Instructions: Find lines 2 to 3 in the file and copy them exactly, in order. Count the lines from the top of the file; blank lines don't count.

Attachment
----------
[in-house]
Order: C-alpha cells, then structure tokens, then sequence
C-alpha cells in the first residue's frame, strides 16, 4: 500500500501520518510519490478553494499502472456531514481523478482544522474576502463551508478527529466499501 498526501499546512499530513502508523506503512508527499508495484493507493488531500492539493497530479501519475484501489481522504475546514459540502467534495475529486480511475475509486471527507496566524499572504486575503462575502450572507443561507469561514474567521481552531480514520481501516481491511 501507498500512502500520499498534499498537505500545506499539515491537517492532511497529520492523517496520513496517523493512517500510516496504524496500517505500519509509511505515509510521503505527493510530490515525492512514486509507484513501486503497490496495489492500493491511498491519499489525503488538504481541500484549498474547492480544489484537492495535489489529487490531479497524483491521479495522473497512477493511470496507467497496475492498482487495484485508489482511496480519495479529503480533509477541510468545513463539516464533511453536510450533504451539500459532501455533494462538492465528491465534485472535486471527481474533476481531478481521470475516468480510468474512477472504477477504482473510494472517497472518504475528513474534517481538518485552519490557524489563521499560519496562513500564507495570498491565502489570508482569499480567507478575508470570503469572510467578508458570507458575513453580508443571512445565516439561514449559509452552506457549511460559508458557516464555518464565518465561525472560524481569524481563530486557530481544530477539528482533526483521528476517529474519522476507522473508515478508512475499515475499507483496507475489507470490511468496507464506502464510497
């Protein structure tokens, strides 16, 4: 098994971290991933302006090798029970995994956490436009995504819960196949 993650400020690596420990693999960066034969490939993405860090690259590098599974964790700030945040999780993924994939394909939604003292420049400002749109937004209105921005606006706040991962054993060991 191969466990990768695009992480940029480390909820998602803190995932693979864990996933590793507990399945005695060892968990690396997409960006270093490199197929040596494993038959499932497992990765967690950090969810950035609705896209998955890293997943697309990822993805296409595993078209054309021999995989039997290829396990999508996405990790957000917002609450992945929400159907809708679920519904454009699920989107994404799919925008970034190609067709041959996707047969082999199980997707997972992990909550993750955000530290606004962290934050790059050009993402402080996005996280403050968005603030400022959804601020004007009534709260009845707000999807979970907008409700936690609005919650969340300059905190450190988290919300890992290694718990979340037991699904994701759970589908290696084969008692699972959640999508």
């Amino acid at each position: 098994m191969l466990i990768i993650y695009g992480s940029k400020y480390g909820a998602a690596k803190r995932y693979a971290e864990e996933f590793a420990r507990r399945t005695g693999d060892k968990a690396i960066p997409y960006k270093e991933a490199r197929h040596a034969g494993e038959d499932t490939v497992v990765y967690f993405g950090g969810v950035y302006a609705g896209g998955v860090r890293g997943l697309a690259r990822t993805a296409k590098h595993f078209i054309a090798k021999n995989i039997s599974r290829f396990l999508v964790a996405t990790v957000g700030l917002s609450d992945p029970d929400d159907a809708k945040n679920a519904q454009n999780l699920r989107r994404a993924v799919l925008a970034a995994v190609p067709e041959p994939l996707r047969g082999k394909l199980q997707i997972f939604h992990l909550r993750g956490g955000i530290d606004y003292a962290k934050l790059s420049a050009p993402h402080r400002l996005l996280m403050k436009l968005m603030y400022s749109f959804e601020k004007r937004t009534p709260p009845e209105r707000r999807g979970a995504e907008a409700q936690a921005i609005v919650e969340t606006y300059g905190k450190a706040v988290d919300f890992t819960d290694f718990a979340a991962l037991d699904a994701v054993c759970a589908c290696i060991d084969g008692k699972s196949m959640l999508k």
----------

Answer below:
Order: C-alpha cells, then structure tokens, then sequence
C-alpha cells in the first residue's frame, strides 16, 4: 500500500501520518510519490478553494499502472456531514481523478482544522474576502463551508478527529466499501 498526501499546512499530513502508523506503512508527499508495484493507493488531500492539493497530479501519475484501489481522504475546514459540502467534495475529486480511475475509486471527507496566524499572504486575503462575502450572507443561507469561514474567521481552531480514520481501516481491511 501507498500512502500520499498534499498537505500545506499539515491537517492532511497529520492523517496520513496517523493512517500510516496504524496500517505500519509509511505515509510521503505527493510530490515525492512514486509507484513501486503497490496495489492500493491511498491519499489525503488538504481541500484549498474547492480544489484537492495535489489529487490531479497524483491521479495522473497512477493511470496507467497496475492498482487495484485508489482511496480519495479529503480533509477541510468545513463539516464533511453536510450533504451539500459532501455533494462538492465528491465534485472535486471527481474533476481531478481521470475516468480510468474512477472504477477504482473510494472517497472518504475528513474534517481538518485552519490557524489563521499560519496562513500564507495570498491565502489570508482569499480567507478575508470570503469572510467578508458570507458575513453580508443571512445565516439561514449559509452552506457549511460559508458557516464555518464565518465561525472560524481569524481563530486557530481544530477539528482533526483521528476517529474519522476507522473508515478508512475499515475499507483496507475489507470490511468496507464506502464510497